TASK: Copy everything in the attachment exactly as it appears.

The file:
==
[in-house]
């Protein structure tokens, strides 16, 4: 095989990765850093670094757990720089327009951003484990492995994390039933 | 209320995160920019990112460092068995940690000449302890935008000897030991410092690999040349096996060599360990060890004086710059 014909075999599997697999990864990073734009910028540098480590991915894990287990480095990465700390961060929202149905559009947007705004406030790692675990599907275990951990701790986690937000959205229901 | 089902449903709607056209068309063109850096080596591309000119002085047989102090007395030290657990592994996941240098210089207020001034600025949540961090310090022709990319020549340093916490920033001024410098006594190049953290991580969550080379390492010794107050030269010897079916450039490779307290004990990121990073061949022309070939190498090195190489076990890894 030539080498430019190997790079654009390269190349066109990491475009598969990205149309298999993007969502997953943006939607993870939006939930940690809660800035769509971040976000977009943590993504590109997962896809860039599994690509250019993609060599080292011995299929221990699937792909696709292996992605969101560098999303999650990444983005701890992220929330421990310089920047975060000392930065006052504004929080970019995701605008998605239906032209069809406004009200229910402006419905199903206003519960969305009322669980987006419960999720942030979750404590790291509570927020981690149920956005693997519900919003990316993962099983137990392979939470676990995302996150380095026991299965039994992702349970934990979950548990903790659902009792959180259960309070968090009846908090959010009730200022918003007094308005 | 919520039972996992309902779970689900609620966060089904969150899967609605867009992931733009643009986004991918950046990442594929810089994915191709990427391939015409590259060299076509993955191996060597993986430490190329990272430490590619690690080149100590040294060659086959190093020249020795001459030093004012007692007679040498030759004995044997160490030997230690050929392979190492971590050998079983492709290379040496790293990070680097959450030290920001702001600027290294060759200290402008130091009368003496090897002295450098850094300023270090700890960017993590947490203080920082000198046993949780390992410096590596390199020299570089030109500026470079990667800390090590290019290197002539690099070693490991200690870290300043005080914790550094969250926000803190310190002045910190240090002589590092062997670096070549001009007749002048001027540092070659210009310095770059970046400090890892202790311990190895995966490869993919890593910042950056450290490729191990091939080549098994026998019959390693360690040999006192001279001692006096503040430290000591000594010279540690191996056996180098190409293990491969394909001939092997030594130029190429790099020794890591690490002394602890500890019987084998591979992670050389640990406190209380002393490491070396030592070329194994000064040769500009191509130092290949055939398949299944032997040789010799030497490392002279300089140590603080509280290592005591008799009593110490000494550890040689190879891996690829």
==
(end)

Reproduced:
[in-house]
């Protein structure tokens, strides 16, 4: 095989990765850093670094757990720089327009951003484990492995994390039933 | 209320995160920019990112460092068995940690000449302890935008000897030991410092690999040349096996060599360990060890004086710059 014909075999599997697999990864990073734009910028540098480590991915894990287990480095990465700390961060929202149905559009947007705004406030790692675990599907275990951990701790986690937000959205229901 | 089902449903709607056209068309063109850096080596591309000119002085047989102090007395030290657990592994996941240098210089207020001034600025949540961090310090022709990319020549340093916490920033001024410098006594190049953290991580969550080379390492010794107050030269010897079916450039490779307290004990990121990073061949022309070939190498090195190489076990890894 030539080498430019190997790079654009390269190349066109990491475009598969990205149309298999993007969502997953943006939607993870939006939930940690809660800035769509971040976000977009943590993504590109997962896809860039599994690509250019993609060599080292011995299929221990699937792909696709292996992605969101560098999303999650990444983005701890992220929330421990310089920047975060000392930065006052504004929080970019995701605008998605239906032209069809406004009200229910402006419905199903206003519960969305009322669980987006419960999720942030979750404590790291509570927020981690149920956005693997519900919003990316993962099983137990392979939470676990995302996150380095026991299965039994992702349970934990979950548990903790659902009792959180259960309070968090009846908090959010009730200022918003007094308005 | 919520039972996992309902779970689900609620966060089904969150899967609605867009992931733009643009986004991918950046990442594929810089994915191709990427391939015409590259060299076509993955191996060597993986430490190329990272430490590619690690080149100590040294060659086959190093020249020795001459030093004012007692007679040498030759004995044997160490030997230690050929392979190492971590050998079983492709290379040496790293990070680097959450030290920001702001600027290294060759200290402008130091009368003496090897002295450098850094300023270090700890960017993590947490203080920082000198046993949780390992410096590596390199020299570089030109500026470079990667800390090590290019290197002539690099070693490991200690870290300043005080914790550094969250926000803190310190002045910190240090002589590092062997670096070549001009007749002048001027540092070659210009310095770059970046400090890892202790311990190895995966490869993919890593910042950056450290490729191990091939080549098994026998019959390693360690040999006192001279001692006096503040430290000591000594010279540690191996056996180098190409293990491969394909001939092997030594130029190429790099020794890591690490002394602890500890019987084998591979992670050389640990406190209380002393490491070396030592070329194994000064040769500009191509130092290949055939398949299944032997040789010799030497490392002279300089140590603080509280290592005591008799009593110490000494550890040689190879891996690829």